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07 October 2017, 12:20 | Camille Rivera
Many new satnavs demand very high concentration levels from drivers
A study conducted by the foundation for The Road Safety of Automobile Association of American (American Automobile Association Foundation for Traffic Safety) on these new in-vehicle technologies would show that they can be risky.
None of the 30 vehicle infotainment systems produced low demand and many of them offered features unrelated to the core task of driving.
New research from the AAA Foundation for Traffic Safety shows that drivers using in-vehicle technologies - like voice-activated and touch-screen features - were visually and mentally distracted for more than 40 seconds. At 25 miles per hour, a vehicle can travel the length of four football fields during the time it takes to enter a destination. This tech, often in the form of complicated "infotainment" systems, gives drivers the ability to take calls, send texts, navigate, and choose what to listen to through a screen on the dashboard. AAA found that a dozen of the 30 vehicles tested had systems that required high demand from drivers. Armed with touchscreen and voice-based technologies, researchers pegged the Audi Q7 as having a "very high" level of distraction. Marshall Doney, it's President and CEO, told CNBC: "Drivers want technology that is safe and easy to use, but numerous features added to infotainment systems today have resulted in overly complex and sometimes frustrating user experiences for drivers". "Drivers should only use these technologies for legitimate emergencies or urgent, driving related purposes". This is far from the first study to point out the dangers of distracted driving, with infotainment systems being a point of focus.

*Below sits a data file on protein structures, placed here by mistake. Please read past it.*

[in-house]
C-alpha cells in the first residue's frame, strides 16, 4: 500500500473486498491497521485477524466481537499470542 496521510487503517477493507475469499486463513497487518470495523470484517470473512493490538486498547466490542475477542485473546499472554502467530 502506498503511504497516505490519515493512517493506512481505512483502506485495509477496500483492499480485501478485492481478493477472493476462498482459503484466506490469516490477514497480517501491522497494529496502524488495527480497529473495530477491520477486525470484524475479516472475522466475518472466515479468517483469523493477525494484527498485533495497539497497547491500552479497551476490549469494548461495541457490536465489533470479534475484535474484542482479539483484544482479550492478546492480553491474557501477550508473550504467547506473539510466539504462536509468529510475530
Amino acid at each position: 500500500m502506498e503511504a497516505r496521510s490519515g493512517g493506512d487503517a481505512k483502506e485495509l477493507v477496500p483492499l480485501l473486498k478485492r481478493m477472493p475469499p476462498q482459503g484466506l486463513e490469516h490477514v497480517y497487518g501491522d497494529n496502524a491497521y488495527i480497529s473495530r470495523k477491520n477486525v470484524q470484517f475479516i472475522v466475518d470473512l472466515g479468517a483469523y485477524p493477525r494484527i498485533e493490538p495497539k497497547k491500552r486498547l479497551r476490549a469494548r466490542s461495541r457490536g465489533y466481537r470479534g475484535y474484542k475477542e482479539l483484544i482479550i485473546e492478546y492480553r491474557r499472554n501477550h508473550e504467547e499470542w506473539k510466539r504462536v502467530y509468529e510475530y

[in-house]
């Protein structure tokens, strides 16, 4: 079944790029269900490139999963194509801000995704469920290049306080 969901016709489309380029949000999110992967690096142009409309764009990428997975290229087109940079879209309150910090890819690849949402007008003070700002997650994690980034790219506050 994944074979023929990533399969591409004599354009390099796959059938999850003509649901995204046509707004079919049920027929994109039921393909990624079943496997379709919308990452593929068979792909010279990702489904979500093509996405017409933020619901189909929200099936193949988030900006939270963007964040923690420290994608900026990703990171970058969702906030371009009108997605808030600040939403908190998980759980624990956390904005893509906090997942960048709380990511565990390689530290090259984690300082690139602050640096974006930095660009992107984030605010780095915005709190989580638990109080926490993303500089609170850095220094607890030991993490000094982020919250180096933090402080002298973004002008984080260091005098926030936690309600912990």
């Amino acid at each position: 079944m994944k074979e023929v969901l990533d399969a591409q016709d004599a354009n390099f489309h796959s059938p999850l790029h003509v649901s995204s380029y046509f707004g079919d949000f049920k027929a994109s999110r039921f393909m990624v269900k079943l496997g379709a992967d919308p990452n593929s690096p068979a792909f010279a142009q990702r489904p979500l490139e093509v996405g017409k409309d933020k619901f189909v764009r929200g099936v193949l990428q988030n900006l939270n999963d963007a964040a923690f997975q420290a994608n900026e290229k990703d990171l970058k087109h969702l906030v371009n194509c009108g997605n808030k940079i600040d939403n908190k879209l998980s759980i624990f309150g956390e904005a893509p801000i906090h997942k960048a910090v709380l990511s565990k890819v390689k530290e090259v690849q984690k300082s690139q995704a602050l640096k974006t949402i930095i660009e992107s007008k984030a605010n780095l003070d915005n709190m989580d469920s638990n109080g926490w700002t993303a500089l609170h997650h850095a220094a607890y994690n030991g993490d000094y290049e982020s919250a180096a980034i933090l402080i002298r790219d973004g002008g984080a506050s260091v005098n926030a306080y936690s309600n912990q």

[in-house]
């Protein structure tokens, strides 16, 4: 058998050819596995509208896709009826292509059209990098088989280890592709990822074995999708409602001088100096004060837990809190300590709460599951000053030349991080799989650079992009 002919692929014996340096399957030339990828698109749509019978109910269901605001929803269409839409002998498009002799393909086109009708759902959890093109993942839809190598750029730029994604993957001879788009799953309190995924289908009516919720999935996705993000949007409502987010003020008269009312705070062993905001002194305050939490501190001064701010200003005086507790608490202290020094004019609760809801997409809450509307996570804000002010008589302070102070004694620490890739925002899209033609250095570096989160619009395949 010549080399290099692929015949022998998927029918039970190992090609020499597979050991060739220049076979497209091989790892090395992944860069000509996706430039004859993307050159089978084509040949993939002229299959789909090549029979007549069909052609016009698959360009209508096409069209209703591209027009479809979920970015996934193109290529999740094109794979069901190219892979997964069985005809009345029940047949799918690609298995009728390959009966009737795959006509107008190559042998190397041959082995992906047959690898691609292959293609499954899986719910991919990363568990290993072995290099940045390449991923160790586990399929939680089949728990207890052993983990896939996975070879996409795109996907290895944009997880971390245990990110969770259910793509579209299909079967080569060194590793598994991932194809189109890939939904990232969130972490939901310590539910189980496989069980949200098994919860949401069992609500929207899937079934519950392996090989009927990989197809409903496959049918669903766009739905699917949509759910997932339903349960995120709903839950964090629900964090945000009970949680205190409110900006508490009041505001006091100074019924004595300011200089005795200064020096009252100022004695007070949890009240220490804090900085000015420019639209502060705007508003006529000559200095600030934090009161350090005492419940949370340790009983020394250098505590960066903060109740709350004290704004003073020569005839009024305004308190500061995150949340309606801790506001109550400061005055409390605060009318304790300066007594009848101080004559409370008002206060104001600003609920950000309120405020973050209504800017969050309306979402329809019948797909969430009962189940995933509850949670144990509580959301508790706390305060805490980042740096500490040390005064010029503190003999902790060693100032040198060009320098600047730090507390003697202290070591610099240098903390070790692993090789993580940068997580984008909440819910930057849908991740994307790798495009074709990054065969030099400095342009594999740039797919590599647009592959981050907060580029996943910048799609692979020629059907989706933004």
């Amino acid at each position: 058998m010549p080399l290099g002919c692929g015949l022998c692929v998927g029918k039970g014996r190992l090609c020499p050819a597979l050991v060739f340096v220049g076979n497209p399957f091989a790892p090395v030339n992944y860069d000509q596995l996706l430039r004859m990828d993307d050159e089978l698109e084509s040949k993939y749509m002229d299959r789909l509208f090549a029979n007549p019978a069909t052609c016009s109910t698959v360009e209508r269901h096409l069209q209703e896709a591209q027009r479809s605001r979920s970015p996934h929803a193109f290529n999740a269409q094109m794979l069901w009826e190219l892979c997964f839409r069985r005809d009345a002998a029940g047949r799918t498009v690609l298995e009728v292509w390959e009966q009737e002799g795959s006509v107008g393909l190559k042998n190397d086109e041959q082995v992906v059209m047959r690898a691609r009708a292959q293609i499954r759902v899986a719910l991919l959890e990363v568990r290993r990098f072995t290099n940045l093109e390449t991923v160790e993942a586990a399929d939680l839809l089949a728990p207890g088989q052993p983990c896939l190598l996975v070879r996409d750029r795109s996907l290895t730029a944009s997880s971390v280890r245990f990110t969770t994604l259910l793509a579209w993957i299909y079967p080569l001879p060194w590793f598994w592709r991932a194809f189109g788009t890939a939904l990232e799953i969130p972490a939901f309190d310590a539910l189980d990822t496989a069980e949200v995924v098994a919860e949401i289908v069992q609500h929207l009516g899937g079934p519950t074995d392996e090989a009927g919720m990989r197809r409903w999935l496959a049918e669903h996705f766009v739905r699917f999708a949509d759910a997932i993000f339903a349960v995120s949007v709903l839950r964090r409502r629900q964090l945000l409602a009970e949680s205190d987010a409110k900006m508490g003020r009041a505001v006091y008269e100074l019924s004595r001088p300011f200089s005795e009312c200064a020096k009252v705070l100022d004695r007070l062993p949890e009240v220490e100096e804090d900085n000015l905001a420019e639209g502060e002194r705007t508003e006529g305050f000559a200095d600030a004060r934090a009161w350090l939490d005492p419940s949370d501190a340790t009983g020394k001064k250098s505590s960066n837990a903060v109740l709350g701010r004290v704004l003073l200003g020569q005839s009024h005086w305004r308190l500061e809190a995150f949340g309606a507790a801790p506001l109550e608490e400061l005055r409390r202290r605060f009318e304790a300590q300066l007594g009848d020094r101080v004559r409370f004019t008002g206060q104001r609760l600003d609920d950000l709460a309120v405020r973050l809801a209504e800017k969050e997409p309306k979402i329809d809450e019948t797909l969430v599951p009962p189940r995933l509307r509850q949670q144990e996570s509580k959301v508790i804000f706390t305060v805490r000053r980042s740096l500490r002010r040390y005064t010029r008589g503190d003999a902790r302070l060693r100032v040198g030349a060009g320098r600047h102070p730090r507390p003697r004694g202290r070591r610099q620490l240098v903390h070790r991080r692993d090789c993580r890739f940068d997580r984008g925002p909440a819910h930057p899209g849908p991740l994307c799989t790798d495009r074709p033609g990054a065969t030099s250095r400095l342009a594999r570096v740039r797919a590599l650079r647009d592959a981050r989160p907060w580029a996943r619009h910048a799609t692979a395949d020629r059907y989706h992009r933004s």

Even hands-free technology, which is meant to be safer, can create mental and visual distractions for the driver, the study found.
The study suggests automakers could ultimately limit access to certain highly distracting technology when the vehicle is in motion.
Programming navigation was the most distracting task, taking an average of 40 seconds for drivers to complete.
These new uses bring nothing in terms of safety for the driver.
The guidelines also recommend automakers prevent drivers from texting while driving, but three-quarters of the vehicles tested permit drivers to text while the auto is moving.
"This is troublesome because motorists may assume that features that are enabled when they are driving are safe and easy to use", said David Strayer, a cognitive and neural scientist at the University of Utah, in a statement.
Carmakers are cramming more and more technology into our cars-including the ones we still have to drive. The latest report is the fifth phase of distraction research from AAA's Center for Driving Safety and Technology.
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